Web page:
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WHO WE ARE
The Law Commission of Ontario is Ontario’s leading law reform agency. The LCO provides independent, balanced and authoritative advice on complex legal policy issues. Our work promotes access to justice and contributes to public debate.
The influence of technology is pervasive; it is spreading to new areas of the private and public sectors, shaping lives like never before, and raising serious questions about access to justice. From these and other examples the LCO has begun to identify specific areas where there is evident need for sophisticated, thoughtful legal analysis in the Ontario context.
The LCO is now preparing to establish a distinct engagement process to identify and hear about Indigenous laws and experiences in the last stages of life. This will take place in early 2019. This distinct Indigenous engagement process extends general LSL consultations conducted from June 2017 – May 2018.
The LCO's Final Report, Class Actions: Objectives, Experiences and Reforms is the first independent, evidence-based and comprehensive review of class actions in Ontario since the enactment of the Class Proceedings Act (CPA) in 1993.
The LCO’s project is the most comprehensive analysis of Ontario’s defamation law framework to date. The project is examining the underlying purpose and function of defamation law and how defamation law should be updated to account for “internet speech,” including social media, blogs, internet platforms and digital media.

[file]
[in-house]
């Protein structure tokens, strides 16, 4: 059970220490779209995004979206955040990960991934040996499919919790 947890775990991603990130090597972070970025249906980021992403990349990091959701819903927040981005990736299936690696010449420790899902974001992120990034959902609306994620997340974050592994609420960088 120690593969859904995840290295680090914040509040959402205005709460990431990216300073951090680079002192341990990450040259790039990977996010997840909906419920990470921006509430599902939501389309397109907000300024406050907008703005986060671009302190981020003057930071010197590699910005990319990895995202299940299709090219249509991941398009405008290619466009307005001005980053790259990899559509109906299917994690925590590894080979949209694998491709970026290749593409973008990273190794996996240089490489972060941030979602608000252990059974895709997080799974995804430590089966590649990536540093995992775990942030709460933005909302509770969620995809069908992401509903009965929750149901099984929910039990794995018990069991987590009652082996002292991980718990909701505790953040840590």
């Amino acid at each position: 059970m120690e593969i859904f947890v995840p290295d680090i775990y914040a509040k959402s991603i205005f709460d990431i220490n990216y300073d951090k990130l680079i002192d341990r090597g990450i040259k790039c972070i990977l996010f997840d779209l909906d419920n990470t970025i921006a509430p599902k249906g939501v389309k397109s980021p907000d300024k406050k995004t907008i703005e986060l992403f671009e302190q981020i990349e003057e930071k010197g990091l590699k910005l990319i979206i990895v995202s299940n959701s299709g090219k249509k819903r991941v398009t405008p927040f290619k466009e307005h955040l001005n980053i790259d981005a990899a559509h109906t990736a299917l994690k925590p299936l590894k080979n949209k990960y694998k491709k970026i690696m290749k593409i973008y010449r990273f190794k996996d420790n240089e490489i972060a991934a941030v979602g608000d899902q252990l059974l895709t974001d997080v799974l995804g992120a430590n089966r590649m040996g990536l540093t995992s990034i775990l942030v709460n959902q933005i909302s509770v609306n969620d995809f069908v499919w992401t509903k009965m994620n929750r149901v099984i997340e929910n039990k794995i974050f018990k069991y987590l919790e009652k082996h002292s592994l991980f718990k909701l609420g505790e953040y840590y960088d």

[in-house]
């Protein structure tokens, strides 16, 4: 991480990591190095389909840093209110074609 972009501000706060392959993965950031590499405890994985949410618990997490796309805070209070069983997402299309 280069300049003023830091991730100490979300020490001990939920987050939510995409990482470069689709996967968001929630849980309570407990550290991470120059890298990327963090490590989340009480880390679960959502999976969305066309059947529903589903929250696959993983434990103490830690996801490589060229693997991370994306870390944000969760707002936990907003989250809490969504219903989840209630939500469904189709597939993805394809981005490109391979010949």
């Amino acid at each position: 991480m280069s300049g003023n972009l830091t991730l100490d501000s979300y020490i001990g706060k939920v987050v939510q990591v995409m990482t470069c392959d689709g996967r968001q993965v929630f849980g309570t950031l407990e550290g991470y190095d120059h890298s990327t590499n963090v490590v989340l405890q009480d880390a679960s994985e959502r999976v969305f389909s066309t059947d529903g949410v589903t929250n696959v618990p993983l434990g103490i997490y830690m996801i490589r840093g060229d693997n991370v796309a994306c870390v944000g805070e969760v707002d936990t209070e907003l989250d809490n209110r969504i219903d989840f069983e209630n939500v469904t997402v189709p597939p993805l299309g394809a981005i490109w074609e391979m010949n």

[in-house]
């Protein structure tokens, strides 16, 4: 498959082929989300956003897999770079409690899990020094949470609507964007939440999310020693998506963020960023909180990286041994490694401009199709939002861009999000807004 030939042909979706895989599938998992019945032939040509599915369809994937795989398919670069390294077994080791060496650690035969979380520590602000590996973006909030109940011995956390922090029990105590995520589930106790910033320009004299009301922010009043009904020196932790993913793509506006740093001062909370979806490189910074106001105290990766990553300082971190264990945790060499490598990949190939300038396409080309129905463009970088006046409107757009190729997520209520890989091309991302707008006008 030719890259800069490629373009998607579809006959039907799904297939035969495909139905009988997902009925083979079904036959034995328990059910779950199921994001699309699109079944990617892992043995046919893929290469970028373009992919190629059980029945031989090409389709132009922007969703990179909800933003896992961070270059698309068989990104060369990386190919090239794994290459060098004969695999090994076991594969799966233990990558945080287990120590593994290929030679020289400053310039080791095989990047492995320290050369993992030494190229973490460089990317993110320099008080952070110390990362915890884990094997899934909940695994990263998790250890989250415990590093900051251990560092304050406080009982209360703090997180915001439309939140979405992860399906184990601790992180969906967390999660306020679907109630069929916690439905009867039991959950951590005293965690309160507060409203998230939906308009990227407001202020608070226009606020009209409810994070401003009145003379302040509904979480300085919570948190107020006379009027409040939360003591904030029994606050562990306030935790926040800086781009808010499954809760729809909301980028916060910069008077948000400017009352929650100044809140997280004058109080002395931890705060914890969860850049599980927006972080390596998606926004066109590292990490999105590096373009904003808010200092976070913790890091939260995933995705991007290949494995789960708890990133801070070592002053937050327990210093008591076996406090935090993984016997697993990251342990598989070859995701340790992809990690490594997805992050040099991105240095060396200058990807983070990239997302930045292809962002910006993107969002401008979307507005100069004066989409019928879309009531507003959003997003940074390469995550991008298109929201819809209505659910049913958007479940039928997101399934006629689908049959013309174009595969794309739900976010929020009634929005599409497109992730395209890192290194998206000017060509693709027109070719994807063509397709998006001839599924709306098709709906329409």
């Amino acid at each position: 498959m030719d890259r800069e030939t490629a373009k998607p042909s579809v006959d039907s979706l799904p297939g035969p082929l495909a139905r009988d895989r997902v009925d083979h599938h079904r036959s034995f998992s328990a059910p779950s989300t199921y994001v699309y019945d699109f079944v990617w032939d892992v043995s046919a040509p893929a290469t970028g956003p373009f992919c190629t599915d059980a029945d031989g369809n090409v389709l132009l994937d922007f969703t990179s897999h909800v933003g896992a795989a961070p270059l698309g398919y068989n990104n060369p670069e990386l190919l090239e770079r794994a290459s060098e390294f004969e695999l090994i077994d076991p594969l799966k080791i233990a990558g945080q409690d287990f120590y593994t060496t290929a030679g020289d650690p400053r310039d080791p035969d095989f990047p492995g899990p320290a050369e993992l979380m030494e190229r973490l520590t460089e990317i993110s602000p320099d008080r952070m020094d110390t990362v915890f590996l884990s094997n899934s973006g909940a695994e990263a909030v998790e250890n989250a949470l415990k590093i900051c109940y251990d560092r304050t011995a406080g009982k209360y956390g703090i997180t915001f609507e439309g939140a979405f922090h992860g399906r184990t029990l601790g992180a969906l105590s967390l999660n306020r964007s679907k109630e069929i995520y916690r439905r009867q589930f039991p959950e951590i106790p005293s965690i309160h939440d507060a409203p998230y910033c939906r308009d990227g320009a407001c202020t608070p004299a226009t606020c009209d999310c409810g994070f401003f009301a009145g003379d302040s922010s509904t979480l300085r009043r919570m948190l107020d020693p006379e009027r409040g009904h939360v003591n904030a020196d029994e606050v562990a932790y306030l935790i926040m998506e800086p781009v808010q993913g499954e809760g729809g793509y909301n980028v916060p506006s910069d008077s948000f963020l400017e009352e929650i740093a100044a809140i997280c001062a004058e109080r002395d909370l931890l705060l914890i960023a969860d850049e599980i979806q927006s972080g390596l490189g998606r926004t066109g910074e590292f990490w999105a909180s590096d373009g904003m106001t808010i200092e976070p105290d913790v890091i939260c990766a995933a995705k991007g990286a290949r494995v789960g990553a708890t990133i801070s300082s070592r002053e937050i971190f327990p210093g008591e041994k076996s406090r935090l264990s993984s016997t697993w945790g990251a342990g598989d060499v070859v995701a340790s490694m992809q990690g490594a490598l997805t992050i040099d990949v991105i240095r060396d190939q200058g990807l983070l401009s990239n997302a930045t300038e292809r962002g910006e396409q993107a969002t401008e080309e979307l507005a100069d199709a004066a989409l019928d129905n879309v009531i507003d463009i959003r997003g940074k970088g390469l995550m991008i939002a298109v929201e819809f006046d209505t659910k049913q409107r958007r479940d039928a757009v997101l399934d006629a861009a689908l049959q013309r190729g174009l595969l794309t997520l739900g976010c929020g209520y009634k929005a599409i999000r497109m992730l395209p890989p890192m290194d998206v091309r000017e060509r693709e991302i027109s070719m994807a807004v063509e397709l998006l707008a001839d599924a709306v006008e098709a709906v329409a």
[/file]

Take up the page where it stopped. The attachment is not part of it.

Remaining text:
Last Stages of Life project considers how the law shapes the rights, choices, and quality of life for persons who are dying and those who support them.
- Division of Pensions Upon Marriage Breakdown
- Family Law Reform
- The Federal RDSP, and Capacity and Legal Representation
- Fees for Cashing Government Cheques
- Legal Capacity, Decision-making and Guardianship
- Forestry Workers Lien for Wages Act
- Joint & Several Liability
- A Framework for the Law as it Affects Older Adults
- Persons with Disabilities
- Provincial Offences Act
- Small Estates
- Violence against Women Curriculum Modules Initiative
- Vulnerable Workers and Precarious Work
Toronto Star: Soon, intelligent machines could help decide whether to keep people in jail. It’s time to prepare
Read the latest article from Toronto Star Reporter, Alyshah Hasham, where AI is discussed and our Legal Counsel Ryan Fritsch provides further input on this topic.
Reporter Amanda Jerome from The Lawyer's Daily, discusses our most recent event of May 15, AI For Lawyers: A Primer on Artificial Intelligence in Ontario's Legal System. To read the article click here.